a month away from moab

Well I have been out of Moab for a month now. I can’t decide if it feels like it’s been less or more time than that, but a month doesn’t really seem accurate. The summer seems so far behind me, but Vermont also still feels so unfamiliar that it seems impossible that I got here almost 4 weeks ago.

I’m not going to lie to you, folks. Being in Vermont is hard, and so far it hasn’t gotten any easier. I am sort of getting used to just not being excited about anything – which is really hard for me. I want to be amazed by things and encouraged by things and challenged by things. So far, however, the only “challenges” I have faced at work are questions that can be asked and answered in under 60 seconds, and usually have to do with climbing terminology or differences in personal writing styles. I have been impressed by the foliage, but to say I’ve been amazed would be a great exaggeration. And encouragement has been hard to come by – no one out here knows me well enough to make me feel really encouraged. I have been challenged by the rain, but it’s less of a personal challenge and more of just an ever-present dampening of my life. I never considered that places existed where you could hardly ever sit outside and read, or drive with the windows down. What’s the fun in that?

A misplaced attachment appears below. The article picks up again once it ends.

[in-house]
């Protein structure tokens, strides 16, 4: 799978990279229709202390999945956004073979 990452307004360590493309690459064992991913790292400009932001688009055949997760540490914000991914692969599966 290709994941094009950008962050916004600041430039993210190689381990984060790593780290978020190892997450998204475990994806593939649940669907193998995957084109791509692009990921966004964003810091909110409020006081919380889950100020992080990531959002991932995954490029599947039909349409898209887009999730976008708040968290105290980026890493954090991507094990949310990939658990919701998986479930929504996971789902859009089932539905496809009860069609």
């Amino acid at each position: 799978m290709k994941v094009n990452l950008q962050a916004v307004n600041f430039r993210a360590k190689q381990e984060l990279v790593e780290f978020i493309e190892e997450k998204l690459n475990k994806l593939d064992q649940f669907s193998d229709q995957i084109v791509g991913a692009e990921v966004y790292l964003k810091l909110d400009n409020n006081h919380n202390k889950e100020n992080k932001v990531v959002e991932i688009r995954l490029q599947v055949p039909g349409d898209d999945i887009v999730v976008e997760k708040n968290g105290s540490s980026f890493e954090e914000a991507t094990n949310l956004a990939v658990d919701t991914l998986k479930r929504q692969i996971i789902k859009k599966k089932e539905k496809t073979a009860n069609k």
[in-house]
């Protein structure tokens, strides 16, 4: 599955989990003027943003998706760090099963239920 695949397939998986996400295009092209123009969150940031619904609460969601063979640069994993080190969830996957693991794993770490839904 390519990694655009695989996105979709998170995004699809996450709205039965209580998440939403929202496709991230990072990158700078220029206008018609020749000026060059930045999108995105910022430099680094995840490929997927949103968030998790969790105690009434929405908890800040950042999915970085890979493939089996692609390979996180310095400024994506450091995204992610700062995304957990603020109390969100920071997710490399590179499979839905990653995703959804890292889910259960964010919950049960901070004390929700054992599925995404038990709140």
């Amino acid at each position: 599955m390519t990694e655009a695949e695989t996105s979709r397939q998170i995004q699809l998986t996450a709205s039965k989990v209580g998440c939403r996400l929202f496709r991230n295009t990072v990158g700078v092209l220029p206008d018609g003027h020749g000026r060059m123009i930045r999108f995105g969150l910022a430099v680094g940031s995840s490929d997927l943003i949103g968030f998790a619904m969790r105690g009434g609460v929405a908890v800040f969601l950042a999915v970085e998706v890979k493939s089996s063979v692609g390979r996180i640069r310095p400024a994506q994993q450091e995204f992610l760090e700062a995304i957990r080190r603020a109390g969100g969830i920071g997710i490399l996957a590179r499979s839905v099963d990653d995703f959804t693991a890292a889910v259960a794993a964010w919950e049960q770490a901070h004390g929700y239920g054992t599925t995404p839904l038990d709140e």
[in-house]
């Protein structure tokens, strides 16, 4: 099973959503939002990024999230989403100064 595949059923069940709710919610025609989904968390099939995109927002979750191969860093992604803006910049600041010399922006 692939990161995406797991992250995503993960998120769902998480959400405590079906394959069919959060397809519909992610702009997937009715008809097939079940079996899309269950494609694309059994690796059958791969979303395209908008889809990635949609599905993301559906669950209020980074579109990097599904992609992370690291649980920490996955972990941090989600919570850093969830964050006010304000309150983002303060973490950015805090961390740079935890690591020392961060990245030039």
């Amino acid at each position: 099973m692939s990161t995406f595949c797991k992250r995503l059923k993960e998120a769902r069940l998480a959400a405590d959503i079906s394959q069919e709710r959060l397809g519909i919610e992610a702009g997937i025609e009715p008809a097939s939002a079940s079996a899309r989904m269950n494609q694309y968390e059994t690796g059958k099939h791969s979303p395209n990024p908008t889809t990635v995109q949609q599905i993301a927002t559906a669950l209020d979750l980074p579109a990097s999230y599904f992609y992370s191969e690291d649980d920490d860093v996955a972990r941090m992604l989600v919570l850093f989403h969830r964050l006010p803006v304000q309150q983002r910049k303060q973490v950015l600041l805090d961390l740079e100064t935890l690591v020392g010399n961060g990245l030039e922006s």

Keeping in touch with people from home is my lifeline. My roommate probably thinks that I am kind of a hermit because I spend a lot of my time on the phone, but it really is the only thing that keeps me sane. Don’t get me wrong – I enjoy being by myself and having alone time. However, 4 weeks of alone time is a lot of alone time.

Today I did a pretty good job of keeping myself busy. I went to work for the whole day, and had my first article published on the Alpinist website, which was exciting. I went for a run through the nearby Johnson State College campus, which has a wide, hilly path that weaves through towering trees. I made chocolate-chocolate chunk cookies and tomato risotto, did laundry, cleaned my room, and started reading On Writing by Stephen King. Tomorrow it is supposed to rain 4 INCHES (in ONE DAY! that’s 1/5th the precipitation that most of the Front Range gets in an entire YEAR!), so I’m sort of curious to see what that’s going to look like (apart from soggy and puddle-y). Overall I had a pretty good day, I’d say. But it is hard to be happy here, and I am already looking forward to finally coming home in December. Not everyone can be happy everywhere, and I can say with confidence that Vermont is not the place for me.

In the meantime, I am just going to try to take Teddy Roosevelt’s advice and do what I can, with what I have, where I am – which includes posting a gratuitous photo of the foliage from a trip I took to New Hampshire this past weekend.  Enjoy!

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